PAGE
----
In Warm Blood is currently available as a part of The Official Private Eye Handbook, first book in the CITY OF MAGICK series. Please, feel free to take a look here, though, and at subsequent chapters. Let me know how you feel about it. For those of you finding your way here relatively late, no problem. The start of the story is just a click away.
IN WARM BLOOD
Circe ran a stylish nightclub called Aeaea, just a few blocks off midtown. There were lots of Greek columns and the furniture was made of marble and wood with throw pillows and tapestries. Red, green and gold colors dominated the sprawling room and the customers were definitely from the dressier set. A night’s entertainment in Aeaea was unquestionably out of my usual price range, but I was having a good week.
With the kiddie cops, flanking me, I had to grease the doorman with two full sovereigns. Once we were inside, the ambiance of the place hit me like a slap in the face from an angry dame. The air was a heady mix of scents--wines, perfumes, sweat--with a soft jazz band backing up a sultry songbird on the stage. Most of the customers were taking in the show with the only ones making competitive noise huddled in shrouded booths. The tables in a couple of booths were hosting card games. Tarot readings were going on in another. The booth beyond that sounded like someone was running a spirited dice game.
“Hey, big man,” an inebriated young woman greeted me as she grabbed onto my arm, “you look like you need to loosen up a little.” She giggled as she pulled me toward a curtained doorway, “Come on! We’ve got what you’re looking for right in here. A little Draught of the Divinity? Quaff of the Kraken? Journeyman’s Potion? Yeah, that‘s the one. It‘ll send you tripping hard.”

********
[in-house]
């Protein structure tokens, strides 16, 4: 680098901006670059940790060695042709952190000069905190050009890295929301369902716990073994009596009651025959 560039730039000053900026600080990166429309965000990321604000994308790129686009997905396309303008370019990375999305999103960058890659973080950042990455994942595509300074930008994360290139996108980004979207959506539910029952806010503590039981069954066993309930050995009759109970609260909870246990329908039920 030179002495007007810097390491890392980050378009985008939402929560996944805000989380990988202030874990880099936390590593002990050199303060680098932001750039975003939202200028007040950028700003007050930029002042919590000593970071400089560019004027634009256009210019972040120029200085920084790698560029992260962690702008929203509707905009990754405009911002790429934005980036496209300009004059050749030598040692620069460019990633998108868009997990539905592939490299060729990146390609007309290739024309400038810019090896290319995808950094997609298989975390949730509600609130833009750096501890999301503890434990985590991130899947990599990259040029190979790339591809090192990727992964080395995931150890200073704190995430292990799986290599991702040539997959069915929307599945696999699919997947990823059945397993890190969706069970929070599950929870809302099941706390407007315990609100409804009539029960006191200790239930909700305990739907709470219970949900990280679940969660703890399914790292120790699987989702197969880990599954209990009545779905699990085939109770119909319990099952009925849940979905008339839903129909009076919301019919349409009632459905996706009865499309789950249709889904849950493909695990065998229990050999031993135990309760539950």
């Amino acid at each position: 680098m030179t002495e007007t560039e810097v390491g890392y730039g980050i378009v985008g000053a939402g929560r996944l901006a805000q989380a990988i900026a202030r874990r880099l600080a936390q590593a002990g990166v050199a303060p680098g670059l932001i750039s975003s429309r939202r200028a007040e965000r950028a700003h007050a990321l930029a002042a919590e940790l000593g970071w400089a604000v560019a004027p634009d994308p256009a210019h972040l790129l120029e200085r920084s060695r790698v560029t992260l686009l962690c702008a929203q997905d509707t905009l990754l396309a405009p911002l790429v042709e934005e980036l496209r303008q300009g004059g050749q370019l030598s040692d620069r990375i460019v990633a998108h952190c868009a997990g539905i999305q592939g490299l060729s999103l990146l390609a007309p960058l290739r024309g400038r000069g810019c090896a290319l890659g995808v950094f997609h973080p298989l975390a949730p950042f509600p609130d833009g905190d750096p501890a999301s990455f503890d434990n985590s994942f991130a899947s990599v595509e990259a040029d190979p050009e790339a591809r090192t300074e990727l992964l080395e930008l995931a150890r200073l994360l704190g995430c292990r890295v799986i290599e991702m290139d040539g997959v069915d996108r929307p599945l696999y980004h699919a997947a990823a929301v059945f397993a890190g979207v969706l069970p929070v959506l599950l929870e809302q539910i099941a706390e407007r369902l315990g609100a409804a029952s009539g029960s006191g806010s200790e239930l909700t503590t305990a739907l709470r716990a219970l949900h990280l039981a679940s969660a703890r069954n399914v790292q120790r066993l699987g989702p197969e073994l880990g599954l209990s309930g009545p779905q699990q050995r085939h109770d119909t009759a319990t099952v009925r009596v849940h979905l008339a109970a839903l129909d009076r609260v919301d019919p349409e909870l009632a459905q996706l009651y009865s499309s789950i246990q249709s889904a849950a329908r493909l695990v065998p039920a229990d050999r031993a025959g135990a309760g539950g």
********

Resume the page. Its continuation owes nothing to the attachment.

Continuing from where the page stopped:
“Stone?” Overknight asked after me, pulling on my other arm. “What’re you doing?”
“What I came here for,” I said.
“She just offered you three illegal substances,” Homer said. “Are they serving mind-altering drinks in that room?”
“Keep on counting, boy scout,” I told him. “I imagine they have at least a few more rules they’re breaking.” As we stepped through the translucent silk curtain, I saw a trio gathered around a silver-trimmed, glass hookah. I tapped the nearest man on the shoulder and asked, “What’s burning tonight?”
“Unspeakable Serenity,” he laughed as he waited for his turn to smoke again.
“Is that legal?” Homer asked. “I’ve never heard of that.”
“Easy, Homer,” Overknight said. “Breathe.”
“Not in here,” Homer said sternly.
“Look over there, man,“ I pointed out a few others giggling a few feet away. “Is that Monstrous Nothing?”
“I think it’s Frost and Burning Desire,” Overknight said.
It was hard to tell in the dim light, but I think I saw Homer’s forehead veins start to throb intensely. I walked towards a semi-circular couch with a group of men and girls seated around a low stone table. Some of the revelers were seated or slumped on the couch, a couple on the floor, none of them fully dressed and all of them looking exceedingly dazed.
“Stone, what’re you--?”
“What have we here?” I asked the dizzy couch potatoes.
“Oh, this?” one of the men said, looking to the table and gesturing toward the iridescent purple crystal balls resting on a serving tray. “Just…doin’ a little orb, officer.” The group giggled uncontrollably.